Thursday, 15 April 2010

Wild and Edible



All along the edge of the olive groves and vineyards wild flowers are making their appearance.
Some of the wild flowers we can find in northern Europe, others are unique to this area. Quite a few of them are edible, and some of them have medicinal purposes. The following plants are very common, on any walk in the country side at this time of the year you'll come across them.


Allium ampeloprsum (Wild Leek)
Wild leeks can be used in the same way as the leeks bought in the supermarket. Wild leeks belong to the onion family which includes onions, garlic and spring onions and more. The characteristic smell of alliums is caused by the sulphur compounds; these have beneficial effects on the circulatory, digestive and respiratory systems.


Calendula arvensis (Marigold/Pot Marigold)
On my first spring in the Provence, walking along the road I noticed this small orange coloured flower, I touched it, it felt slightly sticky, it reminded me of a Marigold. I looked it up and discovered that indeed it was a Marigold, a Field Marigold (Calendula arvensis).
Although quite small it can be used the same way as its larger sister. The parts that are used are the flowers. It is a very well tried out herb that stimulates the liver, gall bladder, and uterus, soothes the digestive system, and clears infections. It is especially good for skin problems, reducing inflammation and healing damaged and irritated tissues. 1 tablespoon of fresh flower heads to one cup of 'just off the boil' water, steeped for 3 minutes can be drunk to soothes the digestive system or used for skin problems. Pregnant women should not use it internally as it stimulates the uterus.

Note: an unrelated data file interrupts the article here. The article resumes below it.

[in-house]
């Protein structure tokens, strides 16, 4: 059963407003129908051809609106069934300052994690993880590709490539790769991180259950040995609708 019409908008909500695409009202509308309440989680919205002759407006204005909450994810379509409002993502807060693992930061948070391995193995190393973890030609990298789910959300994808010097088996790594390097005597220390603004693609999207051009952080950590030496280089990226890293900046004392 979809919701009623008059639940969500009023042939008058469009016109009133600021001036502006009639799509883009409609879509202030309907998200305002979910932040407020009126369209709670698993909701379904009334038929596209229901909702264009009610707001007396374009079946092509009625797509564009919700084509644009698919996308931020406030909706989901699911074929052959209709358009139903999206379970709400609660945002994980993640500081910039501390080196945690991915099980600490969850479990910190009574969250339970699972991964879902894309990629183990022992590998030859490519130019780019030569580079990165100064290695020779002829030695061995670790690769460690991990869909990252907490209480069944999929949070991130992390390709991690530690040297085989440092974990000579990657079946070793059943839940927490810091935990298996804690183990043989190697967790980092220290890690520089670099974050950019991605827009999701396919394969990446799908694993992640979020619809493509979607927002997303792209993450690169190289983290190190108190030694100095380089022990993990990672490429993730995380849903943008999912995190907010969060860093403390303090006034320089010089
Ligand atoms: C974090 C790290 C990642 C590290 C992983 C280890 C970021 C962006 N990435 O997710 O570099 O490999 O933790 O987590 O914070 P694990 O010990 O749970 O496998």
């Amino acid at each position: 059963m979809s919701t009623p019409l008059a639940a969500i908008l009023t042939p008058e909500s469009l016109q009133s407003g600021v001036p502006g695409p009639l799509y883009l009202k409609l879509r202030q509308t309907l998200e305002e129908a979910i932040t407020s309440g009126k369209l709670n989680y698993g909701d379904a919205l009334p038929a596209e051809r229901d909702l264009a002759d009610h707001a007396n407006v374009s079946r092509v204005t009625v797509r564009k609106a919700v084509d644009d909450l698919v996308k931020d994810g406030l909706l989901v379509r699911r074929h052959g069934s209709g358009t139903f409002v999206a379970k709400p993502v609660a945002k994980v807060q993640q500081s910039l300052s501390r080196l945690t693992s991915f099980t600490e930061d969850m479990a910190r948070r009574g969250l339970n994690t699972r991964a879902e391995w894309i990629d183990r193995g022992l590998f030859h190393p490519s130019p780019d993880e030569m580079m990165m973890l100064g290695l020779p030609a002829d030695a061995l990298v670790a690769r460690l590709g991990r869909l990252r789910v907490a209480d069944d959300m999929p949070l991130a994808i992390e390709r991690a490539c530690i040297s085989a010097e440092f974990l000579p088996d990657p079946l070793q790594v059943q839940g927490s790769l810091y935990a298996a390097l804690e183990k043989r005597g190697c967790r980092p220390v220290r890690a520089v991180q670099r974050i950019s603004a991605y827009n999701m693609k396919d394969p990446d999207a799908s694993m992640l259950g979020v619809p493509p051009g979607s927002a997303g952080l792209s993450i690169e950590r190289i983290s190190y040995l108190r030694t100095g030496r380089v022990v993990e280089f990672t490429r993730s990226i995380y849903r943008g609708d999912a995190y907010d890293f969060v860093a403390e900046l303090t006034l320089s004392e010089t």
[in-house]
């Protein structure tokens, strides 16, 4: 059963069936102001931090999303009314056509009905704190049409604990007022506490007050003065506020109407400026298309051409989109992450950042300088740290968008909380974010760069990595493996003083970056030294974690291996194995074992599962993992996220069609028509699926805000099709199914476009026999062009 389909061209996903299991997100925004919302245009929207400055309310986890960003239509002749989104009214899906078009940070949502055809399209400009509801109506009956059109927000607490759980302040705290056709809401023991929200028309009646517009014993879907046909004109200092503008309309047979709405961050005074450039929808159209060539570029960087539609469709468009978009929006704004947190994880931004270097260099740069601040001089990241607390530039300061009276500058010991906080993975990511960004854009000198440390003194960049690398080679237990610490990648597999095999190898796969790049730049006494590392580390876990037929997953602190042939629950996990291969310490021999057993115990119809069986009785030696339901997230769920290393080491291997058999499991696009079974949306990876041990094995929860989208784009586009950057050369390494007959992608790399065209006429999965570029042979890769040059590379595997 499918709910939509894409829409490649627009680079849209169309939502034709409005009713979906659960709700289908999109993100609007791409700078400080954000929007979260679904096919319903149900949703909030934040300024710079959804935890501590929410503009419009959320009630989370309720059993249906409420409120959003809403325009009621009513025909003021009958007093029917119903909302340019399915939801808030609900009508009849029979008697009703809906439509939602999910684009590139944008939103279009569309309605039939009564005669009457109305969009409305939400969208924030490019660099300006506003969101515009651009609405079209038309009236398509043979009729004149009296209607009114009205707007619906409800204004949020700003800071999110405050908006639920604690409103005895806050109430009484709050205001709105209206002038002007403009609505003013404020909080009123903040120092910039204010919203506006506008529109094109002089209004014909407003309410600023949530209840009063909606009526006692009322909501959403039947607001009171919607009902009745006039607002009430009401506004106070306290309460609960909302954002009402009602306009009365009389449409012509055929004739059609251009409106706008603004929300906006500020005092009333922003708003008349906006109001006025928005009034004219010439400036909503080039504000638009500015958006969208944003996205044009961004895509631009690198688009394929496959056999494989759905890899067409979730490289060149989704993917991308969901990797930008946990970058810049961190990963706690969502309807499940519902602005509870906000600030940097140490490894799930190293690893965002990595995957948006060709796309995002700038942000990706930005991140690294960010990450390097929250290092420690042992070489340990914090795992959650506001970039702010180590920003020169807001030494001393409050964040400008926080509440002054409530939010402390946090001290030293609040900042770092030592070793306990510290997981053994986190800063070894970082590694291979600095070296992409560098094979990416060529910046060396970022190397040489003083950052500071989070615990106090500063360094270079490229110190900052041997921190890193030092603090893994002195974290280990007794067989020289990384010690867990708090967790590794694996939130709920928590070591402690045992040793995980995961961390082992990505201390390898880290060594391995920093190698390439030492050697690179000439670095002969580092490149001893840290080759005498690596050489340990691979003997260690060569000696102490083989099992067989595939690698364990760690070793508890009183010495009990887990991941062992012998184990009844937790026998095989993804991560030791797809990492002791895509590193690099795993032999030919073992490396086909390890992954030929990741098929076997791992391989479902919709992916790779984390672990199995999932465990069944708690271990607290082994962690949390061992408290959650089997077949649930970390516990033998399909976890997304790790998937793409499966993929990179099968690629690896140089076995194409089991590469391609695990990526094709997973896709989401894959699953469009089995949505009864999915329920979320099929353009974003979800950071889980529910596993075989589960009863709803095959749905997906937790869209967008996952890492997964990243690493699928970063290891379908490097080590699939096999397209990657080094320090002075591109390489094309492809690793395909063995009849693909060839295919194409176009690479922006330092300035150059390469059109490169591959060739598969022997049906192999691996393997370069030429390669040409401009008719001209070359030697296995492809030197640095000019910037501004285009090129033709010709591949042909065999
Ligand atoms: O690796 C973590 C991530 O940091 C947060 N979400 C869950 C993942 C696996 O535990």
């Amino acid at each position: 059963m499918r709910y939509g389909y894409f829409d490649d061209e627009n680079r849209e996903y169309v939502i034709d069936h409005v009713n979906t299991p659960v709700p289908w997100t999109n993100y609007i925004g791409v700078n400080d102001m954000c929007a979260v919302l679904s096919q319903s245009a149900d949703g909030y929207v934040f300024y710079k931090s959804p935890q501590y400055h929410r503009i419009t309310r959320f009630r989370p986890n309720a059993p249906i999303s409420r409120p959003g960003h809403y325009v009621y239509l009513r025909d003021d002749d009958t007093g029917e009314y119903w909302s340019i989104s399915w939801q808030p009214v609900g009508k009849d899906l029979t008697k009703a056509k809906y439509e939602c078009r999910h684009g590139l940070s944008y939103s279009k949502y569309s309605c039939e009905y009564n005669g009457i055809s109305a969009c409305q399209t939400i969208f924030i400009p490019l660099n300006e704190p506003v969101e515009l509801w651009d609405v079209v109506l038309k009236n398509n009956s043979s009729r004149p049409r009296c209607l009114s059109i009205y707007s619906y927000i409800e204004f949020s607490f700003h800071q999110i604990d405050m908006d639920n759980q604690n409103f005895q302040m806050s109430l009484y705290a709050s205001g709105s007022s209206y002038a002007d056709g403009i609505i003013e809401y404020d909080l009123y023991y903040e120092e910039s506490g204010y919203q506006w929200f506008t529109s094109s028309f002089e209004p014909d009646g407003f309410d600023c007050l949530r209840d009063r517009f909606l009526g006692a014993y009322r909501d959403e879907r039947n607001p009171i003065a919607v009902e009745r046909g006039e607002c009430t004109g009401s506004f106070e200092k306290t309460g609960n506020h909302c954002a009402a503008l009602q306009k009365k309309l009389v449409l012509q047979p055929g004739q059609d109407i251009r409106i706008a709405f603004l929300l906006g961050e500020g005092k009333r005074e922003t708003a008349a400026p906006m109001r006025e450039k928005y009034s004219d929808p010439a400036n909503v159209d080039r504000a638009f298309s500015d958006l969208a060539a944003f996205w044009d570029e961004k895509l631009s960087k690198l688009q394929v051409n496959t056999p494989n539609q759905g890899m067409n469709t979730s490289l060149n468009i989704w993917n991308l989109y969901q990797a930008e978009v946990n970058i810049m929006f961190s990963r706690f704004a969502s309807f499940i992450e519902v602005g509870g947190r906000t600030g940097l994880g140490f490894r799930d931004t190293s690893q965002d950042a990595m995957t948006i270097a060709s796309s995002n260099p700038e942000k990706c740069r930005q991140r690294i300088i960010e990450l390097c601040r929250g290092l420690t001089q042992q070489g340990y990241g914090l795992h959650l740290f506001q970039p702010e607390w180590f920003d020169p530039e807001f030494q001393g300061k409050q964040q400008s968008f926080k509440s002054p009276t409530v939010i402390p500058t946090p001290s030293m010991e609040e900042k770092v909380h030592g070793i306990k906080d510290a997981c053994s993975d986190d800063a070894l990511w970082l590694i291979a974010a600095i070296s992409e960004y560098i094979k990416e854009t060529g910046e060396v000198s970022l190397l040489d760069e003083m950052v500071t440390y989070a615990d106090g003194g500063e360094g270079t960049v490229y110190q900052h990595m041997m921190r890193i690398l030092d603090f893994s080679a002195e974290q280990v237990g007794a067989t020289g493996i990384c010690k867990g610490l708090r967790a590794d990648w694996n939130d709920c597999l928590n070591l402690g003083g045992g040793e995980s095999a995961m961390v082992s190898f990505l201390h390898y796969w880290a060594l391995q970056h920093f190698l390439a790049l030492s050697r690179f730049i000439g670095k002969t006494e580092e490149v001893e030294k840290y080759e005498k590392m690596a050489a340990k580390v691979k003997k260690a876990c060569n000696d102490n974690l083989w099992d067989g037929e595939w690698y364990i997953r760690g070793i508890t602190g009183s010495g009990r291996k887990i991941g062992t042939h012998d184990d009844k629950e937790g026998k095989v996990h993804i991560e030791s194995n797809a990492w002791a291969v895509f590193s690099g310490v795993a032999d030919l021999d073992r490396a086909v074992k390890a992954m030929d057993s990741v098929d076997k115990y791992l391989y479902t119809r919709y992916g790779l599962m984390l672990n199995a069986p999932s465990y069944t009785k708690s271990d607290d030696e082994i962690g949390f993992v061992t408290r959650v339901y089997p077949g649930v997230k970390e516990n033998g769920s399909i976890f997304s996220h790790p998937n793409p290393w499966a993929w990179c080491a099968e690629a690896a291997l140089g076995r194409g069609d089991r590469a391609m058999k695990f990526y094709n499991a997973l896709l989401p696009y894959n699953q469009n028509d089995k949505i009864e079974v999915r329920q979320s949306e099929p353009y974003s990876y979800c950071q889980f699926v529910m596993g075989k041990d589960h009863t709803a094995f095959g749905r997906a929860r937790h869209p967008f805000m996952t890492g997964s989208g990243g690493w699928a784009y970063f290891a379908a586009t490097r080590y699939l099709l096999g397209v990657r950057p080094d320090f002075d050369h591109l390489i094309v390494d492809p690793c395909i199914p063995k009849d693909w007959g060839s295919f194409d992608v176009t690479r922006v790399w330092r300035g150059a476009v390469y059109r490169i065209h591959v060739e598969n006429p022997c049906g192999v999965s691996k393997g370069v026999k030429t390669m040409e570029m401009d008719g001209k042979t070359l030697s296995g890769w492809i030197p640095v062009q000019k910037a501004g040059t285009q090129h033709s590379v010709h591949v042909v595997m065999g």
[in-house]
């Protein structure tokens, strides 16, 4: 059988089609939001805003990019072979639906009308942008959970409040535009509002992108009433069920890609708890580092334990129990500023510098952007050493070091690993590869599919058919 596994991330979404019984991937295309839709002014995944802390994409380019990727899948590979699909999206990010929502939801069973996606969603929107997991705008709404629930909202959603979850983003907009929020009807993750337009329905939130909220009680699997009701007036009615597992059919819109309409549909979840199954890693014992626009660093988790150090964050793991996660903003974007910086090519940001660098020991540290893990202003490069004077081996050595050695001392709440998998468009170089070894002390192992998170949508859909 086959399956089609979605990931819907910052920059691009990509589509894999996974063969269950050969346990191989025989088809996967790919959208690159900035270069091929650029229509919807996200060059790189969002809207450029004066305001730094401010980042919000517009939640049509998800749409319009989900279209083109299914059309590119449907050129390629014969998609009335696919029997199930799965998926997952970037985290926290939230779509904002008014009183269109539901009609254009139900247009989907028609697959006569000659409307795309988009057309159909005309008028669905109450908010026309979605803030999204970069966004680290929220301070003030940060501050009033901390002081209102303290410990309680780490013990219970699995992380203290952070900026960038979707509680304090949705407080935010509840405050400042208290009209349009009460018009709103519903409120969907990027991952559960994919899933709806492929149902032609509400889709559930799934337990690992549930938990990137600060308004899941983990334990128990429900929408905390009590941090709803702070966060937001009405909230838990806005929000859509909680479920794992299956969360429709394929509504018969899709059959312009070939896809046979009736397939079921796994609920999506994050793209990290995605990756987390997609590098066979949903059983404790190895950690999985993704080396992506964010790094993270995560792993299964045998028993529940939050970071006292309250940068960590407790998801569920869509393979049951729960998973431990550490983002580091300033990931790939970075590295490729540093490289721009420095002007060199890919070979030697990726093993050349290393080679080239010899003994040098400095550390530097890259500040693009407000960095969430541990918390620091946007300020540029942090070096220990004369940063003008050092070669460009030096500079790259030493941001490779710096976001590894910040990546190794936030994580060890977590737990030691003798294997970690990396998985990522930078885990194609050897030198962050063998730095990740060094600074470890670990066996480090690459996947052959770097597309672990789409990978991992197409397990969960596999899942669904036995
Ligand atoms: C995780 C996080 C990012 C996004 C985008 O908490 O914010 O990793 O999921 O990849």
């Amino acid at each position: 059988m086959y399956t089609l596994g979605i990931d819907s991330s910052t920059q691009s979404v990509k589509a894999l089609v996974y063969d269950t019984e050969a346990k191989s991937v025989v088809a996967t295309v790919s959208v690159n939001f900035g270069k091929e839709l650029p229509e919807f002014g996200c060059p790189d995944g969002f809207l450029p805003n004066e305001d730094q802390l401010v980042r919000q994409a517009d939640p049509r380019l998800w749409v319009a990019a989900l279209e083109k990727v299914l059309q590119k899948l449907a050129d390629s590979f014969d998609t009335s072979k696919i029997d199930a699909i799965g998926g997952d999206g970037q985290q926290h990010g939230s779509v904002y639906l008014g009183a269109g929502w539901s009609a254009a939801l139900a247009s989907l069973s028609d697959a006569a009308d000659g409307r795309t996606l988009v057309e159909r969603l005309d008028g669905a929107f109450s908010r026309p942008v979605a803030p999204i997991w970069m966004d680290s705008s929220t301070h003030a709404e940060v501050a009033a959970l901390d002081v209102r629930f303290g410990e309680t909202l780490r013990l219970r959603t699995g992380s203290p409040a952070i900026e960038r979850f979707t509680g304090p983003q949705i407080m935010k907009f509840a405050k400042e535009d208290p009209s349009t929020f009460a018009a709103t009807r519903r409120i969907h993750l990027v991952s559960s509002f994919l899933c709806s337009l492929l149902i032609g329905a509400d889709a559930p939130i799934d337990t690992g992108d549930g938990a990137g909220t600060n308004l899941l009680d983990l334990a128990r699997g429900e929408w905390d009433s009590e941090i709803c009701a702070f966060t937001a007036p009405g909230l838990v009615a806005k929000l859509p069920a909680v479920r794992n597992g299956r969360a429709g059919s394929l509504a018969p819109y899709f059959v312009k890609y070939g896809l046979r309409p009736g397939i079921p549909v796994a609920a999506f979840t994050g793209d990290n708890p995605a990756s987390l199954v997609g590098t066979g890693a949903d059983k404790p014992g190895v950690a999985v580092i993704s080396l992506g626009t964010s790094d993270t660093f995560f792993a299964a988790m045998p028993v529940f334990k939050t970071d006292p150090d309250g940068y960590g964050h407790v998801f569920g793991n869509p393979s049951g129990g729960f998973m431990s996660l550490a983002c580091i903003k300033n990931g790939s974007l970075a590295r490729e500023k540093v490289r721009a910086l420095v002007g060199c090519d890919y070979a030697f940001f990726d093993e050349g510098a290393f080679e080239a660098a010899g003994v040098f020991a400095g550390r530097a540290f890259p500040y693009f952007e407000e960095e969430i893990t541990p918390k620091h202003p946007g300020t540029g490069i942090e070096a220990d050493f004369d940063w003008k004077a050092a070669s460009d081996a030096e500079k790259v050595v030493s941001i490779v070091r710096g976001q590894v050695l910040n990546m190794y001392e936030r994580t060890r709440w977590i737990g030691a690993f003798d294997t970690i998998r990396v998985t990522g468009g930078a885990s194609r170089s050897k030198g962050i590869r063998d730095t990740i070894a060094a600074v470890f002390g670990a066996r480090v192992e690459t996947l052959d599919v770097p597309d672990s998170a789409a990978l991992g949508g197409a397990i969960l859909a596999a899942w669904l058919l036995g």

Diplotaxis erucoides (False Rocket)
The leaves and flowers have a spicy flavour, close to the taste of mustard or pepper. The young shoots can be fried in batter.







Eryngium campestre (Field Eryngo)
The young leaves taste like artichokes.





Taraxacum officinale (Dandelion)
The leaves give a slightly bitter taste to salads. The flowers can be dipped in batter and deep fried. A syrup can be made with the flowers, it's called dandelion honey. It is very well known for stimulating the liver function.





Tragopogon pratensis (Salsify)
Principally it's the roots that are eaten, either steamed or pan fried, the young leaves can be cooked or eaten in salad, the flowers can be used to decorate dishes.






Bibliography: Sauvages et comestibles by Marie-Claude Paume, The RHS Encyclopedia of Herbs by Deni Bown

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